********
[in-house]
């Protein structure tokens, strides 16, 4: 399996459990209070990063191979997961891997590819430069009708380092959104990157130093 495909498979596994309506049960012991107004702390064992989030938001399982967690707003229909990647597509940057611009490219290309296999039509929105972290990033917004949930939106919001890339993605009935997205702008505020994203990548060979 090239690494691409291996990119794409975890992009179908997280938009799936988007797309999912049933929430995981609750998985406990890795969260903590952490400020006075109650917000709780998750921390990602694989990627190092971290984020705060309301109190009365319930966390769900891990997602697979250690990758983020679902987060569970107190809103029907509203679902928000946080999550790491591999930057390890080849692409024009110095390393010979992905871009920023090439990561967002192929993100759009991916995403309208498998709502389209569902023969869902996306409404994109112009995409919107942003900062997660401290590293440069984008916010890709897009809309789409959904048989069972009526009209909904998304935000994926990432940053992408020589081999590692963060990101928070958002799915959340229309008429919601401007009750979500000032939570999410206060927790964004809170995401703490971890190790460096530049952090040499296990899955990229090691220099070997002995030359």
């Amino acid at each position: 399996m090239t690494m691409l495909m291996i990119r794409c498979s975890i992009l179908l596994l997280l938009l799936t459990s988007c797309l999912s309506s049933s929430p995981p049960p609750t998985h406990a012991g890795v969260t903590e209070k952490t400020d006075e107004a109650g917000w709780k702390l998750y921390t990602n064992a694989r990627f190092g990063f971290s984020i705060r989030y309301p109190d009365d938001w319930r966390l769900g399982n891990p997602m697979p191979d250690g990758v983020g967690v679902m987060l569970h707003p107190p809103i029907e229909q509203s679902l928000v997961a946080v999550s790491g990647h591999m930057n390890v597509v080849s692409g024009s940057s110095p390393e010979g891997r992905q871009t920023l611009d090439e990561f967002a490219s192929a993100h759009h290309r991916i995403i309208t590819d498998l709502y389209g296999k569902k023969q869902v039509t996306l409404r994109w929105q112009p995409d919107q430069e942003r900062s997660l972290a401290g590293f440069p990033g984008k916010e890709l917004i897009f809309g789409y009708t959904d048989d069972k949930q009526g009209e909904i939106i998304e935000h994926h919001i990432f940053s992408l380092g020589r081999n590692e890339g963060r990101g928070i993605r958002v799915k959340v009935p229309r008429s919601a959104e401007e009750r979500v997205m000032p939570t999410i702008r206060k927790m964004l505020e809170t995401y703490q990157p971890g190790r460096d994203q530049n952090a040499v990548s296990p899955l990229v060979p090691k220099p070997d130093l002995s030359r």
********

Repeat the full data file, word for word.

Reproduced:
[in-house]
């Protein structure tokens, strides 16, 4: 399996459990209070990063191979997961891997590819430069009708380092959104990157130093 495909498979596994309506049960012991107004702390064992989030938001399982967690707003229909990647597509940057611009490219290309296999039509929105972290990033917004949930939106919001890339993605009935997205702008505020994203990548060979 090239690494691409291996990119794409975890992009179908997280938009799936988007797309999912049933929430995981609750998985406990890795969260903590952490400020006075109650917000709780998750921390990602694989990627190092971290984020705060309301109190009365319930966390769900891990997602697979250690990758983020679902987060569970107190809103029907509203679902928000946080999550790491591999930057390890080849692409024009110095390393010979992905871009920023090439990561967002192929993100759009991916995403309208498998709502389209569902023969869902996306409404994109112009995409919107942003900062997660401290590293440069984008916010890709897009809309789409959904048989069972009526009209909904998304935000994926990432940053992408020589081999590692963060990101928070958002799915959340229309008429919601401007009750979500000032939570999410206060927790964004809170995401703490971890190790460096530049952090040499296990899955990229090691220099070997002995030359």
């Amino acid at each position: 399996m090239t690494m691409l495909m291996i990119r794409c498979s975890i992009l179908l596994l997280l938009l799936t459990s988007c797309l999912s309506s049933s929430p995981p049960p609750t998985h406990a012991g890795v969260t903590e209070k952490t400020d006075e107004a109650g917000w709780k702390l998750y921390t990602n064992a694989r990627f190092g990063f971290s984020i705060r989030y309301p109190d009365d938001w319930r966390l769900g399982n891990p997602m697979p191979d250690g990758v983020g967690v679902m987060l569970h707003p107190p809103i029907e229909q509203s679902l928000v997961a946080v999550s790491g990647h591999m930057n390890v597509v080849s692409g024009s940057s110095p390393e010979g891997r992905q871009t920023l611009d090439e990561f967002a490219s192929a993100h759009h290309r991916i995403i309208t590819d498998l709502y389209g296999k569902k023969q869902v039509t996306l409404r994109w929105q112009p995409d919107q430069e942003r900062s997660l972290a401290g590293f440069p990033g984008k916010e890709l917004i897009f809309g789409y009708t959904d048989d069972k949930q009526g009209e909904i939106i998304e935000h994926h919001i990432f940053s992408l380092g020589r081999n590692e890339g963060r990101g928070i993605r958002v799915k959340v009935p229309r008429s919601a959104e401007e009750r979500v997205m000032p939570t999410i702008r206060k927790m964004l505020e809170t995401y703490q990157p971890g190790r460096d994203q530049n952090a040499v990548s296990p899955l990229v060979p090691k220099p070997d130093l002995s030359r």